6 Steps to carry less stuff when traveling

Travelers have been experimenting with ways to carry less stuff for as long as people have been traveling. Some travelers are able to take it to an extreme, putting everything they need for months of travel in a simple, light backpack.

Regardless if you are traveling solo or with a bunch of people, there are a number of things you can do to carry less stuff:

  1. Ship it ahead. This is especially helpful during the holiday season when shipping gifts ahead is likely the only way they’ll arrive in one piece, but it’s also true for other trips. Know you’ll need a favorite movie or game (or cereal, diapers, pillow) when you get there? Ship it ahead of time. If you’re staying at a hotel, call the hotel to let them know a box will be arriving in your name and they’ll set it aside for you. That’s true of vacation rentals as well, and shipping ahead works great when you’re staying with family or friends. Kids love seeing their favorite things when they arrive. Plus, you can ship it all back home when you’re ready to return.
  2. Pick the right bag. To avoid dragging a small trailer behind you, find the right bag for your kind of travel. You’ll want one that is lightweight and super sturdy. Those with non rigid structures conform better to the contents and are easier to stuff into overhead bins and under bus seats. Wheels are helpful, but wheels AND straps to convert it to a backpack are even better. Also, be sure it’s correctly sized for the overhead bin.
  3. Use what’s available. Hotels often provide common toiletries to guests, including soap, shampoo, conditioner, and more. A quick check when you make the reservation will tell you what should be available. If you ask nicely, they can usually provide other items as well: razors, toothbrushes, etc. You’ve paid for the room, so use the amenities instead of hauling those items.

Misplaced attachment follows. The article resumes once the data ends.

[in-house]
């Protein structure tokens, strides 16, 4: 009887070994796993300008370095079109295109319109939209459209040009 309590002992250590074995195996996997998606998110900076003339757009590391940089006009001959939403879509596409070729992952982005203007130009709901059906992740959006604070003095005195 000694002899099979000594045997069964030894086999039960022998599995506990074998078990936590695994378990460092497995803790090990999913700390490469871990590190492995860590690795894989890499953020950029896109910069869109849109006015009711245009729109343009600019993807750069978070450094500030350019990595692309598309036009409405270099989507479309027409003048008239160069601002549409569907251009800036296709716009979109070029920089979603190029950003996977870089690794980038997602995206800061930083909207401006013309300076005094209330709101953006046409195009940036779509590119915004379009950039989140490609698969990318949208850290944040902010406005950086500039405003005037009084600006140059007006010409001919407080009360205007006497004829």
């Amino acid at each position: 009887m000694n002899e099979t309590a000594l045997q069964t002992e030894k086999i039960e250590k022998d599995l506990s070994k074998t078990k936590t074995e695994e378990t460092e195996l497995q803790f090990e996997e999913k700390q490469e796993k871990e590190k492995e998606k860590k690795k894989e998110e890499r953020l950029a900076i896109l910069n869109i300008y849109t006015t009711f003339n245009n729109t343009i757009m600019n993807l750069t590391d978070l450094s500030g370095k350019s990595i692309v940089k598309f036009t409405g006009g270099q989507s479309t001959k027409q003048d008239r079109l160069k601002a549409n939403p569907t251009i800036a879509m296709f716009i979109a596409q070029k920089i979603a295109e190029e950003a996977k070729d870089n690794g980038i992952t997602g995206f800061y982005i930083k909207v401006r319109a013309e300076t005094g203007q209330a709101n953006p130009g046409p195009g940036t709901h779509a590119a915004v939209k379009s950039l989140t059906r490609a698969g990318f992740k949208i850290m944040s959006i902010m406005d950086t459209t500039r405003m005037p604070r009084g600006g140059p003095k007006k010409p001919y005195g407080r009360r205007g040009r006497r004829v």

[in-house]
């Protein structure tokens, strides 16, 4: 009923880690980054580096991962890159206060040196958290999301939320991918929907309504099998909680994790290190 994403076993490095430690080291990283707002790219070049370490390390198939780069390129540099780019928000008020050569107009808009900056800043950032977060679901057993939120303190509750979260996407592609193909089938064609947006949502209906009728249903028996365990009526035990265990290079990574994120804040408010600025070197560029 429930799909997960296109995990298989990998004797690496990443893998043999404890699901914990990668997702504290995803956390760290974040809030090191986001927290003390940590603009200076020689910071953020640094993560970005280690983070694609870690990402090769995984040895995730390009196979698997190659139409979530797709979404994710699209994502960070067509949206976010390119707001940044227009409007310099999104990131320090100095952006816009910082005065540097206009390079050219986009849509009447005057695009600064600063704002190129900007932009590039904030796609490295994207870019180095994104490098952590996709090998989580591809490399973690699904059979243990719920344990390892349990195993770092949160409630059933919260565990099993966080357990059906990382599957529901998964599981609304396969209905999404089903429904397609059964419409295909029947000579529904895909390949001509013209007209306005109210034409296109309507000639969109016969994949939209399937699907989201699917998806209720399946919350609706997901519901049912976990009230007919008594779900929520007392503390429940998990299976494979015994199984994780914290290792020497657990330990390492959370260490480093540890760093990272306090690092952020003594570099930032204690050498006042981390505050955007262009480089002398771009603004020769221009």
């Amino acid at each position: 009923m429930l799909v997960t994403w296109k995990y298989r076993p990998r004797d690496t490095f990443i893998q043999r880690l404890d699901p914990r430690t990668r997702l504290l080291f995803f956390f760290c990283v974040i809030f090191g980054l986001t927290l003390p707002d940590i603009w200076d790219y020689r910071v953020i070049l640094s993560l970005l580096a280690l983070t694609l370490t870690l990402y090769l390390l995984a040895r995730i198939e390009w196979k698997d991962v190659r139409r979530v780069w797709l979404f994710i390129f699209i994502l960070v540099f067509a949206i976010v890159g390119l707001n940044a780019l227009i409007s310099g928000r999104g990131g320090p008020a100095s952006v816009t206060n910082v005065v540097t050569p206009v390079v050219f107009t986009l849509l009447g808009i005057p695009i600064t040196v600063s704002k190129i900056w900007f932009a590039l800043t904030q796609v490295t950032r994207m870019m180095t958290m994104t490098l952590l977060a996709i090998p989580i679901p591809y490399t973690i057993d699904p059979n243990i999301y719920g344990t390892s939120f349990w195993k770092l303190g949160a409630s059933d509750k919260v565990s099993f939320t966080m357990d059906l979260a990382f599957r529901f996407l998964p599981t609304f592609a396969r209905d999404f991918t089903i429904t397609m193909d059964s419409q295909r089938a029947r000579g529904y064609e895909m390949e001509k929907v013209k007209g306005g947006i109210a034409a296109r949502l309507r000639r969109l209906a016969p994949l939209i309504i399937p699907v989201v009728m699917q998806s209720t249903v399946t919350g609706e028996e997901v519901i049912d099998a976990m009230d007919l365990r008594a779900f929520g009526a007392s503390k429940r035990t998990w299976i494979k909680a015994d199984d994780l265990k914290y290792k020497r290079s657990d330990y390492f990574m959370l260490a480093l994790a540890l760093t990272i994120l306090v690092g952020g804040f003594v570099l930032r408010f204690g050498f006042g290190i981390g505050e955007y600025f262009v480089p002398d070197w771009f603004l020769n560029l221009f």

4. Buy it there. Other places have great stores too. Left your jacket at home? People get cold and wet in other countries too. So buy what you discover you need when you arrive.
  5. Don’t be afraid to do a little laundry. If it means packing less, then it’s worth it. Many hotels have laundry facilities, and rental homes do as well. If you don’t believe you’ll have laundry soap when you arrive, pack a small zippered plastic bag of the stuff or buy a little when you arrive. You don’t even need a washing machine.
  6. When in doubt, leave it behind. If you’re thinking you may not want that dinner jacket or those heels, put them back in the closet. Sure, you’ll have to wear the same shoes to dinner that you wore at the museum, but isn’t your back’s health worth it? Plus, in a worst case scenario, you can buy it there (see step 4) and ship it back home (see step 1).

The bottom line is that traveling light is better for you, for your body, and for everyone else. You waste less physical energy when you’re hauling less stuff. So you’re more alert, more rested, and better able to move safely through the world.

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